How to Handle Arthritis on the Job

Pain and fatigue can make it difficult to get your job done. But in a supportive work environment, you may be able to change the nature of your job without drastically changing your life.

More than 75 percent of working men and women with osteoarthritis or inflammatory arthritis experience job-related changes due to arthritis, according to the results of a Canadian study published in the journal Arthritis and Rheumatism. Some are unable to take on extra work, while others become less productive or have more absences from the job. These changes often lead to other job transitions, such as reducing the number of hours worked, changing jobs, or ceasing to work altogether.

The researchers found that the level of support these men and women receive when they  confide in their coworkers and supervisors, and explain that arthritis is limiting their ability to do their jobs, plays a significant role in the number and significance of job transitions. With the help and support of coworkers, there are fewer work disruptions and less need to reduce working hours. When men and women with arthritis know they have the support of their supervisors, they feel less stress at their jobs.

If you need your job because you need the benefits that come with it, cutting back on your hours may not be the answer. Most part-time jobs don't come with benefits and though you may work enough hours to warrant pro-rated benefits, they may not be enough. Instead, you might want to consider asking for an alternative or more flexible schedule, and perhaps one that allows you to do some of your work from home. Another consideration might be to switch jobs within the same company and move into a position that isn't as physically taxing.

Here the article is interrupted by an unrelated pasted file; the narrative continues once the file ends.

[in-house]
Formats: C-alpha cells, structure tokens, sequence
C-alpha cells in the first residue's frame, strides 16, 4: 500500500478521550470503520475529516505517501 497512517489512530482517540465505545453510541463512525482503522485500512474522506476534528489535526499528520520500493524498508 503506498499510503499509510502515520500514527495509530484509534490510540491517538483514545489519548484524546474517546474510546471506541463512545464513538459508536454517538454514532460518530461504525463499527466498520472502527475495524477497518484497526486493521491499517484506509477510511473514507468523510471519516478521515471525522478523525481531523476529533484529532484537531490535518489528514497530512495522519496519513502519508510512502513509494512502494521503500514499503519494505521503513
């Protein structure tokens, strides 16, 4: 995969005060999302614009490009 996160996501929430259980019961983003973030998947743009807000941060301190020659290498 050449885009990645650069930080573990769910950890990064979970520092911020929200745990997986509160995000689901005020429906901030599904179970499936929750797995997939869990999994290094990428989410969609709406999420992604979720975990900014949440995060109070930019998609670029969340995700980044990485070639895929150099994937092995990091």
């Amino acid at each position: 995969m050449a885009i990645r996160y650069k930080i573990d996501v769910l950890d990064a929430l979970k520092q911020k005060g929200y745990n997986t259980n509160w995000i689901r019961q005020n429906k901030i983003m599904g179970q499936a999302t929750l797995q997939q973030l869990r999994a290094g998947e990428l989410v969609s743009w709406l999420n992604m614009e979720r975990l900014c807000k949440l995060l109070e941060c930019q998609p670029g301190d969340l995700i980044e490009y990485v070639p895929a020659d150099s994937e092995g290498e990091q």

If you were asking for a raise, you would probably prepare some sort of presentation to justify the request by reminding your supervisor of some of the unique personal and professional qualities you bring to the position and listing some of the more important contributions you make to the company as a whole. A similar, well thought-out presentation can help your supervisor recognize that allowing you to change your schedule, modify your job, use an assistant, or spend time working from home, will ensure your continued dedication as a valued employee and will work smoothly for everyone involved.

While you're at work, the Arthritis Foundation has several recommendations for balancing the demands of your job and the management of your condition:

  • Pace yourself to conserve energy.
  • Practice exercises that will strengthen your joints for the job you have to do.
  • Avoid activities that put stress on your joints, such as lifting, carrying, reaching or holding heavy items.
  • Avoid repetitive activities or any activity that keeps you sitting or standing in one position for too long.



Arthritis Foundation: Workplace

Gignac, MA ete al. "Arthritis-related work transitions: a prospective analysis of reported productivity loss, work changes and leaving the labor force." Arthritis and Rheumatism. 2008 Dec 15;59(12):1805-13. Web.

Gignac, MA and Cao X. "Should I tell my employer and coworkers I have arthritis?" A Longitudinal examination of self-disclosure in the workplace." Arthritis and Rheumatism 2009 Dec 15;61(12):1753-61. Web.